The wording out of the National Weather Service is almost unprecedented. The following was issued from the office in Mount Holly, New Jersey:IF YOU ARE RELUCTANT [TO EVACUATE], THINK ABOUT YOUR LOVED ONES, THINK ABOUT THE EMERGENCY RESPONDERS WHO WILL BE UNABLE TO REACH YOU WHEN YOU MAKE THE PANICKED PHONE CALL TO BE RESCUED, THINK ABOUTTHE RESCUE/RECOVERY TEAMS WHO WILL RESCUE YOU IF YOU ARE INJURED OR RECOVER YOUR REMAINS IF YOU DO NOT SURVIVE.
Make no joke. This is no ‘Katrina’. Sandy is only a Category 1 storm with sustained winds near the center barely at hurricane strength. Sandy is just a THOUSAND miles wide. Yes, the storm’s tropical storm force winds extend 500 miles out in both directions from the center. In fact, winds gusting to tropical storm force at times were felt Sunday evening as far away from Sandy’s eye as Atlanta, Georgia.
The incredible spread in Sandy’s wind field is a result of the transformation taking place between a truly tropical cyclone and one that is more land-based. If this metamorphosis of sorts was not taking place, the central pressure of the storm would more resemble a Category 3 hurricane. It’s because of the enormous pressure gradient of more than 80mb from Sandy’s lowest, to a large ridge of higher pressure diving into the Ohio Valley that we have such a large and spread out wind machine. Our nation’s most-populated cities in the I-95 corridor will likely sustain damage that is the most-widespread in a lifetime. Power outages totaling the tens of millions are very possible, especially considering much of the mid-autumn foliage is still on the trees. High rise buildings in many of the urban centers that extend hundreds of feet high will likely have windows punched out by near-hurricane force wind gusts.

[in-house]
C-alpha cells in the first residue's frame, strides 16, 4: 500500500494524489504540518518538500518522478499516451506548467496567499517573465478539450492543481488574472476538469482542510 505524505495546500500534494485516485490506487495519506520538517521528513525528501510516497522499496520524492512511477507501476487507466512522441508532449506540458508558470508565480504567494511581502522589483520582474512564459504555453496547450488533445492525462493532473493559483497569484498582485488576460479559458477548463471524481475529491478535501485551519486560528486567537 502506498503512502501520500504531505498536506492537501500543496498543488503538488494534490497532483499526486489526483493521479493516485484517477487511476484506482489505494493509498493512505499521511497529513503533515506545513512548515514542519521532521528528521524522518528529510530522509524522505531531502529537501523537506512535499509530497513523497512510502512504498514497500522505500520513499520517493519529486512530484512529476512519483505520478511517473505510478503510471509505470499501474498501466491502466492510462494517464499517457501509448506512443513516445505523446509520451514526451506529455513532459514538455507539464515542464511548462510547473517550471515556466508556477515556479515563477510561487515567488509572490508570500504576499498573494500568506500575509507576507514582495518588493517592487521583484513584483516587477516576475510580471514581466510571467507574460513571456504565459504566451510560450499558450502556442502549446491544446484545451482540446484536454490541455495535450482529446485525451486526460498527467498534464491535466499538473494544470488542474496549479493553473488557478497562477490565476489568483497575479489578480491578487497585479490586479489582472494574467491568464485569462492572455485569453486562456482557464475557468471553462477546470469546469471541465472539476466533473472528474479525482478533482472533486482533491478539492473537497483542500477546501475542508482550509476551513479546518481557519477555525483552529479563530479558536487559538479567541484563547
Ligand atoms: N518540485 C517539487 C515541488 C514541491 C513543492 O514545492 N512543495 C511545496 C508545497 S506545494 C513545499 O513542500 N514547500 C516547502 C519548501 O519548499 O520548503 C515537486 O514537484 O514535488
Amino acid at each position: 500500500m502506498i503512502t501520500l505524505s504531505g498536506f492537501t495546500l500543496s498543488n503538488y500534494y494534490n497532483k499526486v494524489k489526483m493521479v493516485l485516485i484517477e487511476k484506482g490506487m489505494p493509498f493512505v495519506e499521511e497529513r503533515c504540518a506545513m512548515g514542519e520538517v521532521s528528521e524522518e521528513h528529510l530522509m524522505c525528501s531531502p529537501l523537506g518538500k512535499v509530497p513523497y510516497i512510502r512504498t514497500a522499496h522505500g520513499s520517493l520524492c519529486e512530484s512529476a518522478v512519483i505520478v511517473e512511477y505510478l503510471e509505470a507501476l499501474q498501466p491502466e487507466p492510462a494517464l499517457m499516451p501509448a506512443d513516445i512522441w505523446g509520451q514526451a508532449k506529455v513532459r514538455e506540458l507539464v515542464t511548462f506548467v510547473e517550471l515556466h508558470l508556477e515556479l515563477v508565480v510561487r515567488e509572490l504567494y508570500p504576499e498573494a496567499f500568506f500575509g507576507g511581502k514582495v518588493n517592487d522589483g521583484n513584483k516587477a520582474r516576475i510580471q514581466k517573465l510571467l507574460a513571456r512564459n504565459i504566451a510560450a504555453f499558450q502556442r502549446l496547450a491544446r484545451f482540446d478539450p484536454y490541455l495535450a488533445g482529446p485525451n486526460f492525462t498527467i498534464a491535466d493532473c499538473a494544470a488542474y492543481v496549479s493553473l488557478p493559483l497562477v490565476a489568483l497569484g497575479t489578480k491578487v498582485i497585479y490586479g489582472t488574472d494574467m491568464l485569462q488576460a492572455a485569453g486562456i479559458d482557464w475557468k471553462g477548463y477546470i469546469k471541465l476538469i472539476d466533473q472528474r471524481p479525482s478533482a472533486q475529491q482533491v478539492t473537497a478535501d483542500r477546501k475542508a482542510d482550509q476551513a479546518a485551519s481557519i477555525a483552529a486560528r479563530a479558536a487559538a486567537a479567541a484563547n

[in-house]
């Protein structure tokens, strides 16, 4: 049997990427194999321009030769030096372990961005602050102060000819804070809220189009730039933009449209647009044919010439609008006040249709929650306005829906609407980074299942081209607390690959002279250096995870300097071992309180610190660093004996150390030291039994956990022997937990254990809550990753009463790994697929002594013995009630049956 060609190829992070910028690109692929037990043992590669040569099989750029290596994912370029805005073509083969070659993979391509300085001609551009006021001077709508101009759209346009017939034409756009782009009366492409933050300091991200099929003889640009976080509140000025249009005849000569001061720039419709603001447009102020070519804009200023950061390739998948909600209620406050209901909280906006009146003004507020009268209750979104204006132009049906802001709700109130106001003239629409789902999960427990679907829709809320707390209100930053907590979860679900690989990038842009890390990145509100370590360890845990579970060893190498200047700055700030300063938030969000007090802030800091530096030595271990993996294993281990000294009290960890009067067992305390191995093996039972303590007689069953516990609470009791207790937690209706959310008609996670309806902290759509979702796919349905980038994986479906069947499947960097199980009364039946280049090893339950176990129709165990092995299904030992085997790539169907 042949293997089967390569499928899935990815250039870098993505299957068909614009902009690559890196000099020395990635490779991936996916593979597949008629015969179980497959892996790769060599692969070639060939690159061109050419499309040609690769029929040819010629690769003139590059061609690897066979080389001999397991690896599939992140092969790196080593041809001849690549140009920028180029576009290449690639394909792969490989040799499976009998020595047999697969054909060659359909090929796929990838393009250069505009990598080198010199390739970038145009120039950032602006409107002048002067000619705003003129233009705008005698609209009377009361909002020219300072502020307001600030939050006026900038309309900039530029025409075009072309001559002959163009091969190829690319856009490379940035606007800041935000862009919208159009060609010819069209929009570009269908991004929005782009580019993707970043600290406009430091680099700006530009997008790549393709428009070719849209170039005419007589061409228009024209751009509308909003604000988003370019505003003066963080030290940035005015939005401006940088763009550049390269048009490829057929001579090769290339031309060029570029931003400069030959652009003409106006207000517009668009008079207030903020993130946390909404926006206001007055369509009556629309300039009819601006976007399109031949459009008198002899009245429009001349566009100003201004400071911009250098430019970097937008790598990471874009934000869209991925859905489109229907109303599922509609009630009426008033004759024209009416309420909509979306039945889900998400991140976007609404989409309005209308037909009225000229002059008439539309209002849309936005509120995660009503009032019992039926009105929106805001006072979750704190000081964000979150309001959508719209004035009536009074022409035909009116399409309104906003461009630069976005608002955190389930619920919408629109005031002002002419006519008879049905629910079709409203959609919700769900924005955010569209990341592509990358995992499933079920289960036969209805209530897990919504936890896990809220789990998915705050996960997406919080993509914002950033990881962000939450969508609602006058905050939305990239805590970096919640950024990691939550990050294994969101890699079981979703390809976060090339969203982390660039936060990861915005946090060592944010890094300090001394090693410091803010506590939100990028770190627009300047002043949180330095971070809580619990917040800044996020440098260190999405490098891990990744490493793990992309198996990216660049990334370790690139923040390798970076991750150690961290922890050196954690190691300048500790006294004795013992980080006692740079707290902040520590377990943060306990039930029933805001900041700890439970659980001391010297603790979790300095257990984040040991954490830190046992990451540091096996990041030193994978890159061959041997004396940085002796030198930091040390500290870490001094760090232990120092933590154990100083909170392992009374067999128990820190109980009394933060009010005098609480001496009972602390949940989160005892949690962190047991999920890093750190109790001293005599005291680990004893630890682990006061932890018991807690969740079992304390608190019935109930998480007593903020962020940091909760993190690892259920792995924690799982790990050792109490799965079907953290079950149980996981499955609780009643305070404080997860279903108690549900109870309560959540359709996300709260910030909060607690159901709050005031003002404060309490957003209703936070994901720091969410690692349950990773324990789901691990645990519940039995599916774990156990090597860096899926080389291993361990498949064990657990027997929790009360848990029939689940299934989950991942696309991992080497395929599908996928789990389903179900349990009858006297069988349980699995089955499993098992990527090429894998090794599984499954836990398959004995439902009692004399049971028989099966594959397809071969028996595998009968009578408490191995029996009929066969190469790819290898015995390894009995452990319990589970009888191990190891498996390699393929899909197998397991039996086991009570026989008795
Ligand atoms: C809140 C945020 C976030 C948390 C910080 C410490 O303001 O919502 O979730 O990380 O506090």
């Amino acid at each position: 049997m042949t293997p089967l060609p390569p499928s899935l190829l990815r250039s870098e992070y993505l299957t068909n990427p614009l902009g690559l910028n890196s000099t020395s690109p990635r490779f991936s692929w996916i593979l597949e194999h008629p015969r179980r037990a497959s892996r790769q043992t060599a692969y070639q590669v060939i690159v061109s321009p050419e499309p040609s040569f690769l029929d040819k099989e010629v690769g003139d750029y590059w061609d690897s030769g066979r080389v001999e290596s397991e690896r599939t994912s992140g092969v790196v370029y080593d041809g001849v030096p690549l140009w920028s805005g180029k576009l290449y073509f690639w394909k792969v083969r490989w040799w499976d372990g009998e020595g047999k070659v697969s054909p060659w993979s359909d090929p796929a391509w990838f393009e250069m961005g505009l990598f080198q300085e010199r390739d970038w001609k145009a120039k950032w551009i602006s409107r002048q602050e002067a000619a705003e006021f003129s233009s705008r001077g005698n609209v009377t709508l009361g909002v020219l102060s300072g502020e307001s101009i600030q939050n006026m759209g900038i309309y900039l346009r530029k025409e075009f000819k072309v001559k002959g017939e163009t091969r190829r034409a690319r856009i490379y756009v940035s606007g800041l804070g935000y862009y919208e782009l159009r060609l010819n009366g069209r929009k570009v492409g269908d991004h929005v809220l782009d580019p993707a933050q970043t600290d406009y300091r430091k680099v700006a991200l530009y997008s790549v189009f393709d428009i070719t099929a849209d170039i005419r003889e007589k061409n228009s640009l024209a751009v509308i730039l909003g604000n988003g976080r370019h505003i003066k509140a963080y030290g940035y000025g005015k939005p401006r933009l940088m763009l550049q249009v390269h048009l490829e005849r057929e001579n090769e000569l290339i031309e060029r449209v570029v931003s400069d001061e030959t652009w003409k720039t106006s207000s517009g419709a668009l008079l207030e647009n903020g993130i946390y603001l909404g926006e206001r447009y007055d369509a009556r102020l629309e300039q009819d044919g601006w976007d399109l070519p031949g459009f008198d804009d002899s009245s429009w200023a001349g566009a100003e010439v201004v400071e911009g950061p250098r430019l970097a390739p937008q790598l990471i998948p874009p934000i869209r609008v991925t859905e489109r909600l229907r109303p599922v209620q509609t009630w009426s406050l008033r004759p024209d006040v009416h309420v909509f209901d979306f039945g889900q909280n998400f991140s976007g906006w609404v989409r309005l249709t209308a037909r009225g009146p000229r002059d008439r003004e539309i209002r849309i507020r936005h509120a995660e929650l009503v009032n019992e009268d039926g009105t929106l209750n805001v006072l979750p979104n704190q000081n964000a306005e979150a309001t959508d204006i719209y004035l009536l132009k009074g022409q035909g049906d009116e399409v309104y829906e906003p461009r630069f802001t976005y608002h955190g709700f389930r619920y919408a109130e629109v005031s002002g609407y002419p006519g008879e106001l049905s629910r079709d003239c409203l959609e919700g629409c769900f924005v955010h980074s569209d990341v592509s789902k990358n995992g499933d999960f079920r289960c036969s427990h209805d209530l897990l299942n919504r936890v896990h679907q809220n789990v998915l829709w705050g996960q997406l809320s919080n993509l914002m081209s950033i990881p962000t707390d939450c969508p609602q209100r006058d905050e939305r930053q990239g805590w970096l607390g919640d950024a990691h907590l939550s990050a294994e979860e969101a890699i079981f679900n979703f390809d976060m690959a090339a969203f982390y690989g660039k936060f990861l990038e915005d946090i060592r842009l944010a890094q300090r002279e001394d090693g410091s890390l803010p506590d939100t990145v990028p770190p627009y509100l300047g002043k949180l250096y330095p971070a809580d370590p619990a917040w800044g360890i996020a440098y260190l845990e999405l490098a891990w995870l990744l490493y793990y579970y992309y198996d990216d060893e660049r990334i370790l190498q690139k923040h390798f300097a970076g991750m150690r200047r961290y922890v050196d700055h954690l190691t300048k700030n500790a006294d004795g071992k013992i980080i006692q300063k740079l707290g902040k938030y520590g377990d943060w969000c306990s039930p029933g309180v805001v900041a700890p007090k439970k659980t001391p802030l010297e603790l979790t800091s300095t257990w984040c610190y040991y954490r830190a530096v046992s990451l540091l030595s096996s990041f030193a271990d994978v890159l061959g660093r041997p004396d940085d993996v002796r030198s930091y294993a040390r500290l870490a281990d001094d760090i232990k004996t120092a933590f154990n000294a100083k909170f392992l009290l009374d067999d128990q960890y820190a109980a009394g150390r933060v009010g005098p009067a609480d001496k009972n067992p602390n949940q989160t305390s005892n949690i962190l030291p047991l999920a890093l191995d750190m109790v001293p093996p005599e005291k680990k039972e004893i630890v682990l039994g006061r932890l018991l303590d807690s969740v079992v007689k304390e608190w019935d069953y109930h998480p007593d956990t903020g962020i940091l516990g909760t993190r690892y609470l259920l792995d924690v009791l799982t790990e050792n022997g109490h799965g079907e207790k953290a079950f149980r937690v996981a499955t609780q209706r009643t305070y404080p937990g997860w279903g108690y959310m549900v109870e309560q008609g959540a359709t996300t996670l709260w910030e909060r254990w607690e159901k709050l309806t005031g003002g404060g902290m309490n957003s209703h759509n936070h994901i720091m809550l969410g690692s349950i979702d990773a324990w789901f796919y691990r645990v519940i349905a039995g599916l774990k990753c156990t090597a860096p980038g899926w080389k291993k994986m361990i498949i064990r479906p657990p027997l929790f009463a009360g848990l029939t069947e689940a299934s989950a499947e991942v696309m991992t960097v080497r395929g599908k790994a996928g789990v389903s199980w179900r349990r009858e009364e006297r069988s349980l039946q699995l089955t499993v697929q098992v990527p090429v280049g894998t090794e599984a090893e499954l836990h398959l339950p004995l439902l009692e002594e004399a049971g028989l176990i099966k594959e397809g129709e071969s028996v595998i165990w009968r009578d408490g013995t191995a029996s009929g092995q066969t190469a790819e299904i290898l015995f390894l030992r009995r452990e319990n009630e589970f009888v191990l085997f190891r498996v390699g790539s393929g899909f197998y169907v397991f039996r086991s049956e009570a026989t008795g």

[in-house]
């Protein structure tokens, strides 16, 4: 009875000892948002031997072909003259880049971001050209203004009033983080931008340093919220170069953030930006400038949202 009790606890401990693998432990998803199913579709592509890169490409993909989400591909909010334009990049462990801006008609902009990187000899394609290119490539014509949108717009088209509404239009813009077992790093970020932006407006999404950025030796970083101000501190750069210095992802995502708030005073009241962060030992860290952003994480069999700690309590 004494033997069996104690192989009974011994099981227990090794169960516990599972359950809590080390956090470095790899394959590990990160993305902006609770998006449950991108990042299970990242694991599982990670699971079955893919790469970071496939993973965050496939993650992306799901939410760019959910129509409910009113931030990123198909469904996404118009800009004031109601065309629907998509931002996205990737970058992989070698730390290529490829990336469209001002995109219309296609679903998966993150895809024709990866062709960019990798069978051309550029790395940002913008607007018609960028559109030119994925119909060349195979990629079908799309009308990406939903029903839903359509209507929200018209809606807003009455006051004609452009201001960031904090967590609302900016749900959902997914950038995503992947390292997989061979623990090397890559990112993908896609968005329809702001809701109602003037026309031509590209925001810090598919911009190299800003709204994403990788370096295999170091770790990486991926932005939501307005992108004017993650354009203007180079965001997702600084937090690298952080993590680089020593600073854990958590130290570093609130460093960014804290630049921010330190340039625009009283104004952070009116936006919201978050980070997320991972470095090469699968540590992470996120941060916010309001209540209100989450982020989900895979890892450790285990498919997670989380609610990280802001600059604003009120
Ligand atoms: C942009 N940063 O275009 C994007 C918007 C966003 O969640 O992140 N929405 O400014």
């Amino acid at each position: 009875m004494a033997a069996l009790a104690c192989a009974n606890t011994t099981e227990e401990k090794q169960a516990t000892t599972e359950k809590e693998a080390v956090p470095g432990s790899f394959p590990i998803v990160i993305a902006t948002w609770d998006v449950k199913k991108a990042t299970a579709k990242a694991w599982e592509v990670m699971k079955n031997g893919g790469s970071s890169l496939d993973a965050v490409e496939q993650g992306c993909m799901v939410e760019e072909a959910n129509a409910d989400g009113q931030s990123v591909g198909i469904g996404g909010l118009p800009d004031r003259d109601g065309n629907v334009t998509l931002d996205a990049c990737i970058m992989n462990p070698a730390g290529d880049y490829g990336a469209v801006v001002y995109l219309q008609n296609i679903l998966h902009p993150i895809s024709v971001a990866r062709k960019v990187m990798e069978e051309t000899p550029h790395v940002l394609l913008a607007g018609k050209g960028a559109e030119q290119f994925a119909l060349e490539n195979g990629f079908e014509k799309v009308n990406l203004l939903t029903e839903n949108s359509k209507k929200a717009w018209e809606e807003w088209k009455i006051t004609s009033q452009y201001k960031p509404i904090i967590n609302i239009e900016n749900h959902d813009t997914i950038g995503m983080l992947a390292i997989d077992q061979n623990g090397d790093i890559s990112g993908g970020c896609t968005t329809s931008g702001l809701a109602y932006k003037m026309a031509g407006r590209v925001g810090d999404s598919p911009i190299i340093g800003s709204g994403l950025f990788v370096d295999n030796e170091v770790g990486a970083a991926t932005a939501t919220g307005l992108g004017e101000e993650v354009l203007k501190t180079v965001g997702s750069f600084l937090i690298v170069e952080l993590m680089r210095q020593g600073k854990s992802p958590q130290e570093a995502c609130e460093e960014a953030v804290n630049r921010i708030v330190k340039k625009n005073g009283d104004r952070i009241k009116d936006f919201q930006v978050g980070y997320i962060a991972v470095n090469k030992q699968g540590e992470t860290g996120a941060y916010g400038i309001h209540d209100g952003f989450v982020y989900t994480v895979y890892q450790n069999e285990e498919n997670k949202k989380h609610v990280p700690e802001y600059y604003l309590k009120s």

But wind is just one of the four major forces Sandy is about to unleash on the Northeast. Storm surge will be maximized to the right (or northeast) of Sandy’s landfall, likely somewhere along the Jersey Shore. This places New York City, much of Long Island, and Manhattan under a 24-hour onslaught of waves and water like they haven’t seen in decades. Irene’s water rise in lower Manhattan, for example was only 4 to 5 feet. The forecast from the National Hurricane Center is for a storm surge of 6 to 10 feet Monday night when Sandy reaches her nearest point. Coastal flooding and tidal flooding could carry on for days as Sandy’s remnants linger in the New England through mid-week, adding insult to what will be extreme injury along the Atlantic Coast.
As with any land-falling tropical cyclone, heavy amounts of rain and inland flooding are a significant concern. Sandy is no different. In fact, the interaction with an old frontal boundary will likely enhance the rainfall on Sandy’s west and southwest side, something that is a bit unusual. Rainfall amounts in parts of Maryland, Pennsylvania, and Delaware could exceed 10 inches, where flooding will likely be widespread.
One of the oddest features of this “megastorm” may be the issuance of Blizzard Warnings for parts of West Virginia and Virginia’s high country. An extremely cold air mass is plunging southward on the backside of Sandy, likely turning some of the tropical rain bands into an all-out blitz of heavy, wet snow. Snowfall accumulations of 2 to 3 feet will be possible in the highest elevations of the Appalachian Mountains before Sandy’s warmer side wraps around the storm.
When all is said and done, which may not be until the end of the week, more than 40 percent of our nation’s population will have likely endured some type of life-altering damage or discomfort from Hurricane Sandy. Whether it be the wind, the surge, flooding rain, or heavy snow, Hurricane Sandy will be remembered by many for future generations as storm that had wide-ranging impact over thousands of miles, lasting days and weeks.
If you would like to donate to the American Red Cross’s recovery effort, or help friends and family prepare for the storm, visit their website here.